(Reuters) - Major U.S. web companies on Monday urged regulators to restrict the ability of Internet providers including mobile carriers to strike deals for faster delivery of some web traffic and planned a publicity campaign about the government’s proposal.
The Internet Association, which represents three dozen web companies such as Google Inc, Netflix Inc and Amazon.com Inc, made their case in a filing with the Federal Communications Commission, which plans to establish new so-called “net neutrality” rules.
The rules guide how Internet service providers (ISPs) manage traffic on their networks, aiming to ensure they do not unfairly limit consumers’ access to website and applications.
In January, a court ruling struck down the FCC’s previous version of such rules. The agency is now collecting public comments on a proposal that would ban ISPs from blocking users’ access to websites or applications but allow some “commercially reasonable” deals between content providers and ISPs to prioritize delivery of some traffic.
In its comments on Monday, the Internet Association criticized the possibility of ISPs charging content providers “for enhanced or prioritized access” and called for equal Internet traffic rules for both wired and wireless networks.
“The Internet is threatened by broadband Internet access providers who would turn the open, best-efforts Internet into a pay-for-priority platform more closely resembling cable television than today’s Internet,” the group wrote.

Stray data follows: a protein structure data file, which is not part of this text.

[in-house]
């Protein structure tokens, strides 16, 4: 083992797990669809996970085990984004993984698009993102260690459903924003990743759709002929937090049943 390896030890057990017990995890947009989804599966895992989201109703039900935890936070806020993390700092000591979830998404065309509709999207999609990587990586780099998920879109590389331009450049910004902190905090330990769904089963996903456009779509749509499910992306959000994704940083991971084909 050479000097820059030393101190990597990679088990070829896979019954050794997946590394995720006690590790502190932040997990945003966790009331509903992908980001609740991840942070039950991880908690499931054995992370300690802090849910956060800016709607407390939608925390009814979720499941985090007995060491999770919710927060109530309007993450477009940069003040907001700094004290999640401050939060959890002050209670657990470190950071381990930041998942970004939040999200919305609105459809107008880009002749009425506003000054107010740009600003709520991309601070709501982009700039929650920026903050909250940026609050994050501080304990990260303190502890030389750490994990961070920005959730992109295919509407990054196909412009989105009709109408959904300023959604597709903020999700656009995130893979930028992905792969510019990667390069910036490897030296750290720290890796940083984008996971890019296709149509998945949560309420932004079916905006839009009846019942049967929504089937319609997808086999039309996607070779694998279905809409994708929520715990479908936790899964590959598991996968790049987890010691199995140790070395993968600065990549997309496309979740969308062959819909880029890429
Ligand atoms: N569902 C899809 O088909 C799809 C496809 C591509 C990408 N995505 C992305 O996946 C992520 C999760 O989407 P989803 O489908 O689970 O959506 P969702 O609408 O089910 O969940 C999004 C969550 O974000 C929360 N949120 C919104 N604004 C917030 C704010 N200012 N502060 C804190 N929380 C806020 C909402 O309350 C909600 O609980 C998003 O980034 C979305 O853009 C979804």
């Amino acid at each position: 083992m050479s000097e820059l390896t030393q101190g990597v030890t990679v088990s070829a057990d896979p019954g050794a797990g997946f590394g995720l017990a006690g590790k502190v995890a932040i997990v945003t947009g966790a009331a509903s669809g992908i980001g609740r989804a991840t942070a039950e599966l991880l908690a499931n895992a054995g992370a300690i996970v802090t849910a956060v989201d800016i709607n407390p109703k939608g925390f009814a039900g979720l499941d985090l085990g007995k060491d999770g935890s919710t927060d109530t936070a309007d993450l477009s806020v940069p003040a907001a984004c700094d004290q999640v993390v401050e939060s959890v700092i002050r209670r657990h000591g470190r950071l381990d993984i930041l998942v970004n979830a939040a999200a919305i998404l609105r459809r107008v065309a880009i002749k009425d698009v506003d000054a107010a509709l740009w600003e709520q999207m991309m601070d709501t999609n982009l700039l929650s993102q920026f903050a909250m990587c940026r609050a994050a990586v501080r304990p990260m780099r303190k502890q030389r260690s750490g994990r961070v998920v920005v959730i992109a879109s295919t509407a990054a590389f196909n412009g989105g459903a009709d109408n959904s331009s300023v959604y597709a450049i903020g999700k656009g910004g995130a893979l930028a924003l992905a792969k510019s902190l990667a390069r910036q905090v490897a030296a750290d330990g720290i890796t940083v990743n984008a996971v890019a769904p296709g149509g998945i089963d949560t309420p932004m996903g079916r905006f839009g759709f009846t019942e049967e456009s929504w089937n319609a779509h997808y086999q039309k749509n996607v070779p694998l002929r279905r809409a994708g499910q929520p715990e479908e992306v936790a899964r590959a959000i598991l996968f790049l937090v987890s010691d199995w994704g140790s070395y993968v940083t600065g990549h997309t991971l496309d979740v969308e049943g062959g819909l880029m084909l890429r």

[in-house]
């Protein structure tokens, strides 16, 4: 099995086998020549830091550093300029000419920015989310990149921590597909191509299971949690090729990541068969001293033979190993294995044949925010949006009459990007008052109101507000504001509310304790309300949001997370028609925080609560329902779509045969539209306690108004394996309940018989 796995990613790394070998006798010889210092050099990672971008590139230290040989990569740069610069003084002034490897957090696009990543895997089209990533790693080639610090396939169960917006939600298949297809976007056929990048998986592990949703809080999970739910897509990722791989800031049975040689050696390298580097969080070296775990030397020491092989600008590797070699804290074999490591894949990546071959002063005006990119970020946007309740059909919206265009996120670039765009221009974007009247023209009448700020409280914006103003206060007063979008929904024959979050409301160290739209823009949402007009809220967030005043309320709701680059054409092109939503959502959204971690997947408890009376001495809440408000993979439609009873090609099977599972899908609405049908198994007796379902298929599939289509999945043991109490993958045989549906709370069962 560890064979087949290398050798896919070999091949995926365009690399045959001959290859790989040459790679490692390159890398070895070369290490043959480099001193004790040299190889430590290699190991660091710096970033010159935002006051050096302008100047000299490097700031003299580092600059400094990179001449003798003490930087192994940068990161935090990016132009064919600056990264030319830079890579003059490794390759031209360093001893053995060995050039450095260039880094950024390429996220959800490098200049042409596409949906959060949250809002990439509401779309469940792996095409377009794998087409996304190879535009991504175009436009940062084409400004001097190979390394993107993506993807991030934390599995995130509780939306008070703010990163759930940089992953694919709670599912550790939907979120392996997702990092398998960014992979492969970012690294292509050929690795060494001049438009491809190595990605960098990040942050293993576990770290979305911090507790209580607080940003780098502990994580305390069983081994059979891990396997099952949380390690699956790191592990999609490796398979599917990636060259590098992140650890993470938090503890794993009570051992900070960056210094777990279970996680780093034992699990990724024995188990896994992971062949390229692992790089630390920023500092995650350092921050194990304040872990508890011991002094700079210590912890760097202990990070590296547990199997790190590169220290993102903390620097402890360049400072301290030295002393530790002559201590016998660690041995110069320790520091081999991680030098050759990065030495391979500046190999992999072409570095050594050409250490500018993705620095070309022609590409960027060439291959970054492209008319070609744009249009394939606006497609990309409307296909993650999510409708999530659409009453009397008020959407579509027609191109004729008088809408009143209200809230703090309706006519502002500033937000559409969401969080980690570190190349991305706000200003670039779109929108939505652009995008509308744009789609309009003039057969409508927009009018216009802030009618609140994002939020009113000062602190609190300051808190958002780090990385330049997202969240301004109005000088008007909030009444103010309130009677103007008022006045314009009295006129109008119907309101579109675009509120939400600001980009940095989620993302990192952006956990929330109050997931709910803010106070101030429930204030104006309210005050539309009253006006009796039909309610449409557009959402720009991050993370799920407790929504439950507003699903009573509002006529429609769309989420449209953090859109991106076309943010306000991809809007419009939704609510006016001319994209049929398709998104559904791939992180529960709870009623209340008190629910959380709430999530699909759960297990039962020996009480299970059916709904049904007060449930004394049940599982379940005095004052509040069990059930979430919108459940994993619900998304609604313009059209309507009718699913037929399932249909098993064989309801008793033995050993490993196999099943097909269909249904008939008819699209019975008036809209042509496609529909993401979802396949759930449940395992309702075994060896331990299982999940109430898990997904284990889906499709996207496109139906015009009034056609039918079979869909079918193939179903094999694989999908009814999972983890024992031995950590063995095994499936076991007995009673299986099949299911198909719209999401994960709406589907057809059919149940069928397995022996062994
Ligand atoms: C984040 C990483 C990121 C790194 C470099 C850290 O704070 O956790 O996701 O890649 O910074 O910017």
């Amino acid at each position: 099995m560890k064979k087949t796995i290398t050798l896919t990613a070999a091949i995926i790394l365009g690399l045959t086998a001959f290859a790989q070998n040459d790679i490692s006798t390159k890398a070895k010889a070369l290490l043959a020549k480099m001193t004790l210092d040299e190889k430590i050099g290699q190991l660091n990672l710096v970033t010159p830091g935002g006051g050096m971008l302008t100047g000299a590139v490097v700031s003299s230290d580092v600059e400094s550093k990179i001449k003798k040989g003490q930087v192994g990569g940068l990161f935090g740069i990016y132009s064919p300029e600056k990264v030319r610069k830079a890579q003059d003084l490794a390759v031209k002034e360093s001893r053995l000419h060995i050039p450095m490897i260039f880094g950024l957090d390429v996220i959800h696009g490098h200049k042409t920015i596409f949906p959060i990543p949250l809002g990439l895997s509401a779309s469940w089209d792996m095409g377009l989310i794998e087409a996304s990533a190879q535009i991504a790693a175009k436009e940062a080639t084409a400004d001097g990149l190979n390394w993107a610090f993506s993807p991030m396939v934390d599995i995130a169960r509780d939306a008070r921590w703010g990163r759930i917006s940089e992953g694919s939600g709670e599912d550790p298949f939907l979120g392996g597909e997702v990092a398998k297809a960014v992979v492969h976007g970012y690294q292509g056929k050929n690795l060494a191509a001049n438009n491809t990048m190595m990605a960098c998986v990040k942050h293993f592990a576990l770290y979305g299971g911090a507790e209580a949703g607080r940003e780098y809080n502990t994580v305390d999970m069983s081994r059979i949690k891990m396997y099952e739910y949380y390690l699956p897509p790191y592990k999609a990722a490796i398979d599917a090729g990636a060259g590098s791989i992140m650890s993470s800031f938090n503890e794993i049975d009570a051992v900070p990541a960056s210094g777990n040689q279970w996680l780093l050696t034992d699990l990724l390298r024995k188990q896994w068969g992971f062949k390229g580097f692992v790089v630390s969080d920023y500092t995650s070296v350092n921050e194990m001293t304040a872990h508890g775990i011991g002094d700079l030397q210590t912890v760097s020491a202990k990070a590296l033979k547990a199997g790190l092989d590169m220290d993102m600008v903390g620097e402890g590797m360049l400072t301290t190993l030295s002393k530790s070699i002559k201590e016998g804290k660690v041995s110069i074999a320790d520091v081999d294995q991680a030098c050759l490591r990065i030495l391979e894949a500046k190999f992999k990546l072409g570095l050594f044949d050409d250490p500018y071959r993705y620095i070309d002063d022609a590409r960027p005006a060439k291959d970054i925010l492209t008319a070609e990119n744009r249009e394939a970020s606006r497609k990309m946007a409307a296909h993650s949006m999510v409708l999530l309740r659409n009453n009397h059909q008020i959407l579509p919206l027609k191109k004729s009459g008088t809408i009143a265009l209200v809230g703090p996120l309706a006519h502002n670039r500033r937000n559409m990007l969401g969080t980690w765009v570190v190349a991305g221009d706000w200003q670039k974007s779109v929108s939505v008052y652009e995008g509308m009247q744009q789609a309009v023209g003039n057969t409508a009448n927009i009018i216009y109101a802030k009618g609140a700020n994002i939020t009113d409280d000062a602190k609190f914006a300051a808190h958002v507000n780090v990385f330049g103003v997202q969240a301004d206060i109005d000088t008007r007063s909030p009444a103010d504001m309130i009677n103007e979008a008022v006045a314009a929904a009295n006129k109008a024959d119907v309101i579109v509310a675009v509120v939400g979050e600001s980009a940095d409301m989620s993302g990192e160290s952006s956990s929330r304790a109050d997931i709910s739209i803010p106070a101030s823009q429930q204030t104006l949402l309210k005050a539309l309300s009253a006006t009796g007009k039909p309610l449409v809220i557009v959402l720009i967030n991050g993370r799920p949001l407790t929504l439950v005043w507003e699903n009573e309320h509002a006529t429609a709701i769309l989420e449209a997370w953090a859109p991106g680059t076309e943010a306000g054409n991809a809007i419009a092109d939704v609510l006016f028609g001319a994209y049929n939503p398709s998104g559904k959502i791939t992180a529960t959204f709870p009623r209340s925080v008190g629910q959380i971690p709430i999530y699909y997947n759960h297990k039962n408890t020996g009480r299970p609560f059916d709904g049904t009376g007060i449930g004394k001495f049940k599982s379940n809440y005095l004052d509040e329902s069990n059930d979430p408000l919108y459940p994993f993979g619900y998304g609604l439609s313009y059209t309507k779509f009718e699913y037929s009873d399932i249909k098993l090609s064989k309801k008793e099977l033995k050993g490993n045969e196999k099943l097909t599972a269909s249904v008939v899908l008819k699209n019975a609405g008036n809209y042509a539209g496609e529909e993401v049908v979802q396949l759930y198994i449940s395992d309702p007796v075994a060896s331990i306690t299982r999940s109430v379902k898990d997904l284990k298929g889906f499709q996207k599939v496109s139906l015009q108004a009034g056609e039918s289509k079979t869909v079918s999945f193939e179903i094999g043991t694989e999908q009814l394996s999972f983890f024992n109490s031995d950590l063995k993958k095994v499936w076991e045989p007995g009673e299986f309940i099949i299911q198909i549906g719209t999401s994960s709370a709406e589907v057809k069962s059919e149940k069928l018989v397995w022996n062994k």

The Internet Association argued that allowing technical “reasonable network management” should give ISPs enough flexibility to deal with congested networks, while paid prioritization on non-congested networks is likely to mean faster download speeds for some at the expense of others.
Dozens of tech companies in June called on the FCC Chairman Tom Wheeler to adopt rules that would protect the openness of Internet, but Monday’s comments represent a more detailed industry position.
The Internet Association in the next few weeks plans to roll out a campaign about the FCC’s proposal and net neutrality, distributing infographics and videos and inviting Internet users to suggest amendments to the FCC’s proposed rules through an interactive document viewer on its website, the association’s President Michael Beckerman told Reuters.
In particular, the Internet Association’s push may spotlight anti-blocking and anti-discrimination rules that in the past applied differently to fixed and wireless Internet traffic.
“We’re going to be getting pretty vocal about this issue,” Beckerman said. “It doesn’t make sense anymore to differentiate the way net neutrality applies to mobile and wireline.”
A senior FCC official last month told Reuters the issue will have “big resonance” at the FCC. Wireless carriers argue that stricter rules may hurt how they manage their dynamic shared networks, leading to slower Internet speeds for everyone.
Wheeler on Friday reiterated his plan to reject paid prioritization deals that are struck in bad faith: “If it hurts competition, if it hurts consumers, if it hurts innovation, I’m against it and we’re not going to tolerate it.”
Reporting by Alina Selyukh in Toronto; Editing by Cynthia Osterman